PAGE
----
Interestingly the Utilities are adjusting their rates, esp for commercial customers like charging networks, to come pretty close to the cost of gasoline.

The source isn’t utility sourced electricity, and not at confiscatory rates. So your figure is meaningless. Wholesale electricity in my area was 2.98 cents / kwh for the year, – that was the amount of credit I was given for my Solar Excess. But again, they substantially make their own electricity from their own processes.

As regards flared gas – these (in modern refineries) are typically low heat content gasses that used to be uneconomic to recover, but in the industry today there is a push to even recoup these last quite low energy sources into productive uses.

So the common statement that it costs a dollar to refine a gallon of gasoline has always been false, and even more so today. More like a dime at most.

2TWh is still less than 0.5% of our total energy consumption…
Now, lets increase that number, or, by integrating solar, battery, and EV charging, we could have most vehicles be electric and still be using a marginal amount of energy from the grid.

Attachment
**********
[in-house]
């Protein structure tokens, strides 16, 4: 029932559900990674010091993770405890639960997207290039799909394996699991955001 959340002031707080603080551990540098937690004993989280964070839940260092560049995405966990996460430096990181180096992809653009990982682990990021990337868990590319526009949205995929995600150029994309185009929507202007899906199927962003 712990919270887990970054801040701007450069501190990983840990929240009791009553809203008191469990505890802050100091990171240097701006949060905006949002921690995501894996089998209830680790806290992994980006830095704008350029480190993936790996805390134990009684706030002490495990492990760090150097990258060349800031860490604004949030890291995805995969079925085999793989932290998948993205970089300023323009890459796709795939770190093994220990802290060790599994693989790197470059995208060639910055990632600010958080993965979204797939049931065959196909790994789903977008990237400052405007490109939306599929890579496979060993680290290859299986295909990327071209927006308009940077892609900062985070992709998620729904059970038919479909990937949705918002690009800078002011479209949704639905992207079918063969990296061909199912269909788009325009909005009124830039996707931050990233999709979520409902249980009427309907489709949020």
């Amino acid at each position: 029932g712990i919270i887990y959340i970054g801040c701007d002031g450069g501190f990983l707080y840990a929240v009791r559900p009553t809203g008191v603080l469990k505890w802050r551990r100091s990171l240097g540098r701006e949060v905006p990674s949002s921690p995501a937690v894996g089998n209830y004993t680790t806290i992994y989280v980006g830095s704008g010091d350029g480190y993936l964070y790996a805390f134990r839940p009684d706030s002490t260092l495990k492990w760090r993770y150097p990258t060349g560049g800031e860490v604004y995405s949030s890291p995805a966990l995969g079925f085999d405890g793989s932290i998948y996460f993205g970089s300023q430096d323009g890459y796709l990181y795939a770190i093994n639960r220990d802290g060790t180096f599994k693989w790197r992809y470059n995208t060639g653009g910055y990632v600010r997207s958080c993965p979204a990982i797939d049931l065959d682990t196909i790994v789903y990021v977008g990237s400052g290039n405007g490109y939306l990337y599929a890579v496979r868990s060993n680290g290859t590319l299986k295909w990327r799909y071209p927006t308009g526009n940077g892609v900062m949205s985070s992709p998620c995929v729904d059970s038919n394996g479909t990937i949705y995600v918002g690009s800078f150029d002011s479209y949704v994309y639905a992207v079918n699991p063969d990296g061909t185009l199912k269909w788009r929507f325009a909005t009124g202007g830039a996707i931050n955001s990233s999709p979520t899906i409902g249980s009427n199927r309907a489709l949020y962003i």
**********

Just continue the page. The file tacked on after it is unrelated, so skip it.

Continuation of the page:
My share was from my solar panels. EV’s should be powered by renewables so that we can make that
“longer tailpipe” FUD die.

So, there won’t be any collapsing grid due to EVs like those fake myth has claimed…

We are far away from impacting the grid for a long time…

But that’s not going to prevent EV haters from repeating that FUD, no matter how false it is.

http://www.plugincars.com/ev-haters-guide-hating-electric-cars-107560.html

If the current US LDV fleet were to magically transform into EVs, they should consume about 400 TWH or 10%.
Shouldn’t be a problem.

Estimates for Sweden and Austria were something like 7%.

So might only be an issue if we transform comlete fleet within 2, 3 years.

Which given the average fleet renewal time is probably like 10+ years is an extremely unlikely occurence even if you could only buy EVs.